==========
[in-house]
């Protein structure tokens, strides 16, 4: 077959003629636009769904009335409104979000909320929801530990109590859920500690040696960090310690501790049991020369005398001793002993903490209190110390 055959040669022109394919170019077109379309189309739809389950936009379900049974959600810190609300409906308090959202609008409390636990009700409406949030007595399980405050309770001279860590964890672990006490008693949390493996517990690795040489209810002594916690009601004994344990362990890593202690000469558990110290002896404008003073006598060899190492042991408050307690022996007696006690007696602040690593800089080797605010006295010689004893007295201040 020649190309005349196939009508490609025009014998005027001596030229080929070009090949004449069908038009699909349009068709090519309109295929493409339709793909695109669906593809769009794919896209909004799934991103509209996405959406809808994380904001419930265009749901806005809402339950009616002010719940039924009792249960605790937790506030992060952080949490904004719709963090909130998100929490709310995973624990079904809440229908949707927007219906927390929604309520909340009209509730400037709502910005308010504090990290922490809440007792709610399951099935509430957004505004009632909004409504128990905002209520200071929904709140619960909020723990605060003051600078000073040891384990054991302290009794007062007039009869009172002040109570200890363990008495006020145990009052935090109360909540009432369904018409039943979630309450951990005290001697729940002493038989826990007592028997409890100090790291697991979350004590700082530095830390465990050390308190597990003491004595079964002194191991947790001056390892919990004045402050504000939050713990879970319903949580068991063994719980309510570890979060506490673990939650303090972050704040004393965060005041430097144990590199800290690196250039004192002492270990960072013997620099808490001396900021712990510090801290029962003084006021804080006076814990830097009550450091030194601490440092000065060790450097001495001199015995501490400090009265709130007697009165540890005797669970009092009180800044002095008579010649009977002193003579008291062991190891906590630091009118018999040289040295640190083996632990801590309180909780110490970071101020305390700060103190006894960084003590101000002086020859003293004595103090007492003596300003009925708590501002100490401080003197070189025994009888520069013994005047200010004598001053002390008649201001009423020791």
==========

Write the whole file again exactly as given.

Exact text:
[in-house]
């Protein structure tokens, strides 16, 4: 077959003629636009769904009335409104979000909320929801530990109590859920500690040696960090310690501790049991020369005398001793002993903490209190110390 055959040669022109394919170019077109379309189309739809389950936009379900049974959600810190609300409906308090959202609008409390636990009700409406949030007595399980405050309770001279860590964890672990006490008693949390493996517990690795040489209810002594916690009601004994344990362990890593202690000469558990110290002896404008003073006598060899190492042991408050307690022996007696006690007696602040690593800089080797605010006295010689004893007295201040 020649190309005349196939009508490609025009014998005027001596030229080929070009090949004449069908038009699909349009068709090519309109295929493409339709793909695109669906593809769009794919896209909004799934991103509209996405959406809808994380904001419930265009749901806005809402339950009616002010719940039924009792249960605790937790506030992060952080949490904004719709963090909130998100929490709310995973624990079904809440229908949707927007219906927390929604309520909340009209509730400037709502910005308010504090990290922490809440007792709610399951099935509430957004505004009632909004409504128990905002209520200071929904709140619960909020723990605060003051600078000073040891384990054991302290009794007062007039009869009172002040109570200890363990008495006020145990009052935090109360909540009432369904018409039943979630309450951990005290001697729940002493038989826990007592028997409890100090790291697991979350004590700082530095830390465990050390308190597990003491004595079964002194191991947790001056390892919990004045402050504000939050713990879970319903949580068991063994719980309510570890979060506490673990939650303090972050704040004393965060005041430097144990590199800290690196250039004192002492270990960072013997620099808490001396900021712990510090801290029962003084006021804080006076814990830097009550450091030194601490440092000065060790450097001495001199015995501490400090009265709130007697009165540890005797669970009092009180800044002095008579010649009977002193003579008291062991190891906590630091009118018999040289040295640190083996632990801590309180909780110490970071101020305390700060103190006894960084003590101000002086020859003293004595103090007492003596300003009925708590501002100490401080003197070189025994009888520069013994005047200010004598001053002390008649201001009423020791």